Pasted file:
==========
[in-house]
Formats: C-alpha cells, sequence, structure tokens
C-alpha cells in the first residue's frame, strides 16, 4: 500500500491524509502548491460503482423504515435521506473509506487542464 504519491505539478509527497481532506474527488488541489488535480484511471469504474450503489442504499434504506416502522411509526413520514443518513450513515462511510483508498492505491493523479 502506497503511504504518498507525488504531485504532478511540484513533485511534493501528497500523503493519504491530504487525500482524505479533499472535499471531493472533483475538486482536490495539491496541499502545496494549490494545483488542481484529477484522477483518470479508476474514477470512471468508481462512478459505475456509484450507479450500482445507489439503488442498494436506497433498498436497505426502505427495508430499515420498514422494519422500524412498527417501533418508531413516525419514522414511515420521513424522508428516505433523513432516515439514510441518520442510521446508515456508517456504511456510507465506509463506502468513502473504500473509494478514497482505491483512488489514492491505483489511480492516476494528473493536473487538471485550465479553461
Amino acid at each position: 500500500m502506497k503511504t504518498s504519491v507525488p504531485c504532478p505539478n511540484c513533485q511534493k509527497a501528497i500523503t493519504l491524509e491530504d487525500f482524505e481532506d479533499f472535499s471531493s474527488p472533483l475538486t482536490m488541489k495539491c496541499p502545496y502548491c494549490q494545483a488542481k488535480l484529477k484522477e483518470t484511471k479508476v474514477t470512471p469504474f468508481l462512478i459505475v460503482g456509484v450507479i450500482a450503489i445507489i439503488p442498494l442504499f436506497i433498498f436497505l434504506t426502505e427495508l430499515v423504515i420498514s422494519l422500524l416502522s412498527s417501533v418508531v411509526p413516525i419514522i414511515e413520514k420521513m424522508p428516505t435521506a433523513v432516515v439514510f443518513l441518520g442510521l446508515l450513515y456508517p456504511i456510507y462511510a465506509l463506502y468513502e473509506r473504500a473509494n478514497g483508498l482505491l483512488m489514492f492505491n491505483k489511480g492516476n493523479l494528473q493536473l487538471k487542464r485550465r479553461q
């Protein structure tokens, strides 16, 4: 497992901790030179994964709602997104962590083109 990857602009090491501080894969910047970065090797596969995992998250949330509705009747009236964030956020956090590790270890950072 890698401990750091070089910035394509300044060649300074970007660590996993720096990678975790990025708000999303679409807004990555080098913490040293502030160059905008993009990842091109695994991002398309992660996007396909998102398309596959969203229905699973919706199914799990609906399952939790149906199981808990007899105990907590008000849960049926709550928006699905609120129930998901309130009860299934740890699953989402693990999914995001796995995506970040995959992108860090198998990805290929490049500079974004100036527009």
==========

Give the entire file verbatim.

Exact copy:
[in-house]
Formats: C-alpha cells, sequence, structure tokens
C-alpha cells in the first residue's frame, strides 16, 4: 500500500491524509502548491460503482423504515435521506473509506487542464 504519491505539478509527497481532506474527488488541489488535480484511471469504474450503489442504499434504506416502522411509526413520514443518513450513515462511510483508498492505491493523479 502506497503511504504518498507525488504531485504532478511540484513533485511534493501528497500523503493519504491530504487525500482524505479533499472535499471531493472533483475538486482536490495539491496541499502545496494549490494545483488542481484529477484522477483518470479508476474514477470512471468508481462512478459505475456509484450507479450500482445507489439503488442498494436506497433498498436497505426502505427495508430499515420498514422494519422500524412498527417501533418508531413516525419514522414511515420521513424522508428516505433523513432516515439514510441518520442510521446508515456508517456504511456510507465506509463506502468513502473504500473509494478514497482505491483512488489514492491505483489511480492516476494528473493536473487538471485550465479553461
Amino acid at each position: 500500500m502506497k503511504t504518498s504519491v507525488p504531485c504532478p505539478n511540484c513533485q511534493k509527497a501528497i500523503t493519504l491524509e491530504d487525500f482524505e481532506d479533499f472535499s471531493s474527488p472533483l475538486t482536490m488541489k495539491c496541499p502545496y502548491c494549490q494545483a488542481k488535480l484529477k484522477e483518470t484511471k479508476v474514477t470512471p469504474f468508481l462512478i459505475v460503482g456509484v450507479i450500482a450503489i445507489i439503488p442498494l442504499f436506497i433498498f436497505l434504506t426502505e427495508l430499515v423504515i420498514s422494519l422500524l416502522s412498527s417501533v418508531v411509526p413516525i419514522i414511515e413520514k420521513m424522508p428516505t435521506a433523513v432516515v439514510f443518513l441518520g442510521l446508515l450513515y456508517p456504511i456510507y462511510a465506509l463506502y468513502e473509506r473504500a473509494n478514497g483508498l482505491l483512488m489514492f492505491n491505483k489511480g492516476n493523479l494528473q493536473l487538471k487542464r485550465r479553461q
């Protein structure tokens, strides 16, 4: 497992901790030179994964709602997104962590083109 990857602009090491501080894969910047970065090797596969995992998250949330509705009747009236964030956020956090590790270890950072 890698401990750091070089910035394509300044060649300074970007660590996993720096990678975790990025708000999303679409807004990555080098913490040293502030160059905008993009990842091109695994991002398309992660996007396909998102398309596959969203229905699973919706199914799990609906399952939790149906199981808990007899105990907590008000849960049926709550928006699905609120129930998901309130009860299934740890699953989402693990999914995001796995995506970040995959992108860090198998990805290929490049500079974004100036527009």